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Dr Timm Krüger, Exploiting particle deformability for sorting and focusing in microfluidic devices

Date: Fri 30 May 2014, 14:30 - 15:30

Location: Nanoforce Seminar Room (Joseph Priestley Building)

Dr Timm Krüger
University of Edinburgh

Suspensions of deformable particles, e.g. capsules or red blood cells (RBCs), show a rich dynamical behaviour in external flows. The particle deformability leads to asymmetric particle shapes which in turn can cause cross-streamline migration, even in the Stokes limit (zero Reynolds number, Re = 0) where one would naively expect time reversibility. The situation becomes even more interesting when the Reynolds number is not zero and inertial effects are taken into account. Both deformability and inertia effects can be exploited to focus or sort particles in suitable flow geometries. In this presentation, I will talk about two examples with potentially high relevance for engineering applications: (1) sorting of RBCs by deformability in microfluidic arrays (at nearly zero Re) and (2) inertia-augmented particle focusing (at finite Re). Deterministic lateral displacement (DLD) devices are commonly used to separate cells and particles by taking advantage of their intrinsic properties (e.g. size). DLD has previously been employed to separate blood components, to enrich white blood cells (leukocytes) or to detect parasites in blood. Deformability effects of RBCs are usually either neglected or declared to be detrimental. In order to investigate the behaviour of deformable RBCs in DLD devices, we have performed high resolution computational fluid dynamics simulations. We find that DLD devices can be employed to separate RBCs by deformability, which is, for example, relevant for the detection of malaria-infected cells.
The interplay of inertia and deformability has a substantial impact on the transport of soft particles suspended in a fluid. However, to date a thorough understanding of these systems is still missing and only a limited number of experimental and theoretical studies is available.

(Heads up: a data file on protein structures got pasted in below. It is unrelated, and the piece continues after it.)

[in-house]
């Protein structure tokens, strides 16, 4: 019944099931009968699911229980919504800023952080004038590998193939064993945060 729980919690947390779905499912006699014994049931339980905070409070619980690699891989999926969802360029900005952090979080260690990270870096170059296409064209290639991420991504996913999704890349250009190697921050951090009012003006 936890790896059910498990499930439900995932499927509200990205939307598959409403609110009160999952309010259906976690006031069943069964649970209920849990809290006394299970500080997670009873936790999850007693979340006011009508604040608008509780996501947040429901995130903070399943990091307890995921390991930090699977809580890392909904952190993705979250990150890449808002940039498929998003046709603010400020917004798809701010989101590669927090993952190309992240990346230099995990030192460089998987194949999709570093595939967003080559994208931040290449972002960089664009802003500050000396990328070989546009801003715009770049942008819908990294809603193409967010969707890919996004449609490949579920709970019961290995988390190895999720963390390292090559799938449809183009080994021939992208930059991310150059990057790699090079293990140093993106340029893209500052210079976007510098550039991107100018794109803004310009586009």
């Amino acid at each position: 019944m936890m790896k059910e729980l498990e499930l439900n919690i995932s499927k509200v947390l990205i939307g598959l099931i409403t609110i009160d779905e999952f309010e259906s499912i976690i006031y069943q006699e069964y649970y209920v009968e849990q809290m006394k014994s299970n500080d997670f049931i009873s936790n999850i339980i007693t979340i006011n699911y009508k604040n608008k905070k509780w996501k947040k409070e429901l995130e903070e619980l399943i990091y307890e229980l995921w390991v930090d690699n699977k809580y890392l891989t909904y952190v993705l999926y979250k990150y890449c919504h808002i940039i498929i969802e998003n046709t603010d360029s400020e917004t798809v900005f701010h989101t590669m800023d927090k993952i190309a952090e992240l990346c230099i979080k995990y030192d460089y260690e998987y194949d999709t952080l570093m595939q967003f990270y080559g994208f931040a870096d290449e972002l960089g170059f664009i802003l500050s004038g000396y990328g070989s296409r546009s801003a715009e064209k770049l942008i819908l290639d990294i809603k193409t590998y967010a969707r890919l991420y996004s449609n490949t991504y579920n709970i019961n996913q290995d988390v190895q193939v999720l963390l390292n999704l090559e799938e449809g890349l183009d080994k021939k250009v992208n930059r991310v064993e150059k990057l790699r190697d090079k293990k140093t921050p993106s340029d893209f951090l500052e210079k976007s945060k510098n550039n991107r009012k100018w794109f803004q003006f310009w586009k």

Depending on the deformability and strength of inertial effects, inward or outward lateral migration of the particles in a planar Poiseuille flow takes place. In particular, for increasing Reynolds numbers and strongly deformable particles, distinct flow focusing emerges which is accompanied by a non-monotonic behaviour of the apparent suspension viscosity. This effect, which is caused by both single-particle behaviour and particle-particle interactions, may be of relevance for applications of flow focusing or suspension transport.

After obtaining his physics diploma from Heidelberg University in 2007, Timm Krueger worked together with Fathollah Varnik and Dierk Raabe at the Max-Planck-Institut für Eisenforschung in Dusseldorf where he developed and implemented a code to simulate dense suspensions of deformable red blood cells in complex geometries. Timm received his PhD from Bochum University in 2011. He then applied his code to more general problems during a postdoc year with Jens Harting in Eindhoven. Afterwards he worked with Peter Coveney at UCL. Since then Timm supervises Gary Davies, a PhD student investigating the dynamics of non-spherical particles at fluid-fluid interfaces. Timm left UCL in 2013 after attaining a Chancellor's Fellowship at Edinburgh University where he is currently researching. Beside his ongoing interest in dense suspensions and interface stabilisation techniques, Timm is now also working on strategies to characterise and separate particles in microfluidic devices.

Contact:Dr Yi Sui

Updated by: Jonathon Hills